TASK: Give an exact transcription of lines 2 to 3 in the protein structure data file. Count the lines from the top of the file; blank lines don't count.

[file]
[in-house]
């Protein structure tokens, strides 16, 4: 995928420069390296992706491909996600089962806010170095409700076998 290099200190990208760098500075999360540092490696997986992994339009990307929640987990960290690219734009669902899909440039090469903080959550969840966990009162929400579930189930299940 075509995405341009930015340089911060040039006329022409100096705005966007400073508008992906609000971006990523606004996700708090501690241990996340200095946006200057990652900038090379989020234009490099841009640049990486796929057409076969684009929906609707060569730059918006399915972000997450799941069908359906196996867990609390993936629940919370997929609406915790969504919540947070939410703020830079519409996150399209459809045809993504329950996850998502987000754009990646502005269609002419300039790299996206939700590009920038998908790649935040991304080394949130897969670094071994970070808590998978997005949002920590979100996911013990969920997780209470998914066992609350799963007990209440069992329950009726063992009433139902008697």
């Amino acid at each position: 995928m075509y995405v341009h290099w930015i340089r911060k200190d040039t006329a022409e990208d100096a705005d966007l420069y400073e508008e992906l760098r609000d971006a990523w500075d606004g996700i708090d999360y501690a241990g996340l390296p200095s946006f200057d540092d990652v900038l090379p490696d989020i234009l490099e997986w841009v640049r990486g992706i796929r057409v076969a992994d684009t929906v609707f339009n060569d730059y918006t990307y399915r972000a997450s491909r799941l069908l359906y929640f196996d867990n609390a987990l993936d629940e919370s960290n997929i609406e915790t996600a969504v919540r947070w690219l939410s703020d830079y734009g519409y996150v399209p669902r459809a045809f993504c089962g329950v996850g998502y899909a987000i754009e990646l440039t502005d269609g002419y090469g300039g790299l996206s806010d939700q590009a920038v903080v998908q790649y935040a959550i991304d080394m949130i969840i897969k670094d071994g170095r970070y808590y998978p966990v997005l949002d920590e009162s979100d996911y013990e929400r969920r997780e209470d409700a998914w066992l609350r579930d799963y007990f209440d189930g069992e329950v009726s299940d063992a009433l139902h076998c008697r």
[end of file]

């Protein structure tokens, strides 16, 4: 995928420069390296992706491909996600089962806010170095409700076998 290099200190990208760098500075999360540092490696997986992994339009990307929640987990960290690219734009669902899909440039090469903080959550969840966990009162929400579930189930299940 075509995405341009930015340089911060040039006329022409100096705005966007400073508008992906609000971006990523606004996700708090501690241990996340200095946006200057990652900038090379989020234009490099841009640049990486796929057409076969684009929906609707060569730059918006399915972000997450799941069908359906196996867990609390993936629940919370997929609406915790969504919540947070939410703020830079519409996150399209459809045809993504329950996850998502987000754009990646502005269609002419300039790299996206939700590009920038998908790649935040991304080394949130897969670094071994970070808590998978997005949002920590979100996911013990969920997780209470998914066992609350799963007990209440069992329950009726063992009433139902008697």
């Amino acid at each position: 995928m075509y995405v341009h290099w930015i340089r911060k200190d040039t006329a022409e990208d100096a705005d966007l420069y400073e508008e992906l760098r609000d971006a990523w500075d606004g996700i708090d999360y501690a241990g996340l390296p200095s946006f200057d540092d990652v900038l090379p490696d989020i234009l490099e997986w841009v640049r990486g992706i796929r057409v076969a992994d684009t929906v609707f339009n060569d730059y918006t990307y399915r972000a997450s491909r799941l069908l359906y929640f196996d867990n609390a987990l993936d629940e919370s960290n997929i609406e915790t996600a969504v919540r947070w690219l939410s703020d830079y734009g519409y996150v399209p669902r459809a045809f993504c089962g329950v996850g998502y899909a987000i754009e990646l440039t502005d269609g002419y090469g300039g790299l996206s806010d939700q590009a920038v903080v998908q790649y935040a959550i991304d080394m949130i969840i897969k670094d071994g170095r970070y808590y998978p966990v997005l949002d920590e009162s979100d996911y013990e929400r969920r997780e209470d409700a998914w066992l609350r579930d799963y007990f209440d189930g069992e329950v009726s299940d063992a009433l139902h076998c008697r």